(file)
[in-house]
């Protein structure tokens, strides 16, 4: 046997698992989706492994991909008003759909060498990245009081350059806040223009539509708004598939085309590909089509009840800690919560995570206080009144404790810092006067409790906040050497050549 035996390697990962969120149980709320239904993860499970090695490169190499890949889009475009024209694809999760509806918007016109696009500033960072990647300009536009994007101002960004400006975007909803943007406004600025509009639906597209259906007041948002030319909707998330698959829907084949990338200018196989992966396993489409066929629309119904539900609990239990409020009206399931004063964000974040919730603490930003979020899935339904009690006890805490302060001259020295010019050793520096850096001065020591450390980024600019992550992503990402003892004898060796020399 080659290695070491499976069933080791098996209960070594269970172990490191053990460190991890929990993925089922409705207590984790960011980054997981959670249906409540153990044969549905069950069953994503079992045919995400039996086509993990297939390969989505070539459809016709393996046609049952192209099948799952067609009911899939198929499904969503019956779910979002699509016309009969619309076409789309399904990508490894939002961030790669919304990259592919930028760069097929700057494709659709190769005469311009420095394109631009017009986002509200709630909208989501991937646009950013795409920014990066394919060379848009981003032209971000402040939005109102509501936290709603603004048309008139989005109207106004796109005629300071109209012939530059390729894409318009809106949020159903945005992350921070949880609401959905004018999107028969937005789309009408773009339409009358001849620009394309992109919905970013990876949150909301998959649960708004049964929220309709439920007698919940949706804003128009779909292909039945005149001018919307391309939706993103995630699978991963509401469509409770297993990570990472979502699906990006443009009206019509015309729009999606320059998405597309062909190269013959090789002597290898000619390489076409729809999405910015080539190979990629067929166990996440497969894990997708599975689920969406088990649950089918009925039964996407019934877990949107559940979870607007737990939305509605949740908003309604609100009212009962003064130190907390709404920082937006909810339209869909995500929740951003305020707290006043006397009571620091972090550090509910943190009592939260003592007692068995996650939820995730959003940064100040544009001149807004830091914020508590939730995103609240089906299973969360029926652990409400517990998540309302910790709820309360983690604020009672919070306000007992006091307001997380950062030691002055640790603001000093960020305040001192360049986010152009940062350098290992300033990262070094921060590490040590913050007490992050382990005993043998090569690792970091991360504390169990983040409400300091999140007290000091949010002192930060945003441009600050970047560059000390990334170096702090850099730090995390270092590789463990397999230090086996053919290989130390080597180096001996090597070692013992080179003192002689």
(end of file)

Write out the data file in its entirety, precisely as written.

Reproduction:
[in-house]
């Protein structure tokens, strides 16, 4: 046997698992989706492994991909008003759909060498990245009081350059806040223009539509708004598939085309590909089509009840800690919560995570206080009144404790810092006067409790906040050497050549 035996390697990962969120149980709320239904993860499970090695490169190499890949889009475009024209694809999760509806918007016109696009500033960072990647300009536009994007101002960004400006975007909803943007406004600025509009639906597209259906007041948002030319909707998330698959829907084949990338200018196989992966396993489409066929629309119904539900609990239990409020009206399931004063964000974040919730603490930003979020899935339904009690006890805490302060001259020295010019050793520096850096001065020591450390980024600019992550992503990402003892004898060796020399 080659290695070491499976069933080791098996209960070594269970172990490191053990460190991890929990993925089922409705207590984790960011980054997981959670249906409540153990044969549905069950069953994503079992045919995400039996086509993990297939390969989505070539459809016709393996046609049952192209099948799952067609009911899939198929499904969503019956779910979002699509016309009969619309076409789309399904990508490894939002961030790669919304990259592919930028760069097929700057494709659709190769005469311009420095394109631009017009986002509200709630909208989501991937646009950013795409920014990066394919060379848009981003032209971000402040939005109102509501936290709603603004048309008139989005109207106004796109005629300071109209012939530059390729894409318009809106949020159903945005992350921070949880609401959905004018999107028969937005789309009408773009339409009358001849620009394309992109919905970013990876949150909301998959649960708004049964929220309709439920007698919940949706804003128009779909292909039945005149001018919307391309939706993103995630699978991963509401469509409770297993990570990472979502699906990006443009009206019509015309729009999606320059998405597309062909190269013959090789002597290898000619390489076409729809999405910015080539190979990629067929166990996440497969894990997708599975689920969406088990649950089918009925039964996407019934877990949107559940979870607007737990939305509605949740908003309604609100009212009962003064130190907390709404920082937006909810339209869909995500929740951003305020707290006043006397009571620091972090550090509910943190009592939260003592007692068995996650939820995730959003940064100040544009001149807004830091914020508590939730995103609240089906299973969360029926652990409400517990998540309302910790709820309360983690604020009672919070306000007992006091307001997380950062030691002055640790603001000093960020305040001192360049986010152009940062350098290992300033990262070094921060590490040590913050007490992050382990005993043998090569690792970091991360504390169990983040409400300091999140007290000091949010002192930060945003441009600050970047560059000390990334170096702090850099730090995390270092590789463990397999230090086996053919290989130390080597180096001996090597070692013992080179003192002689």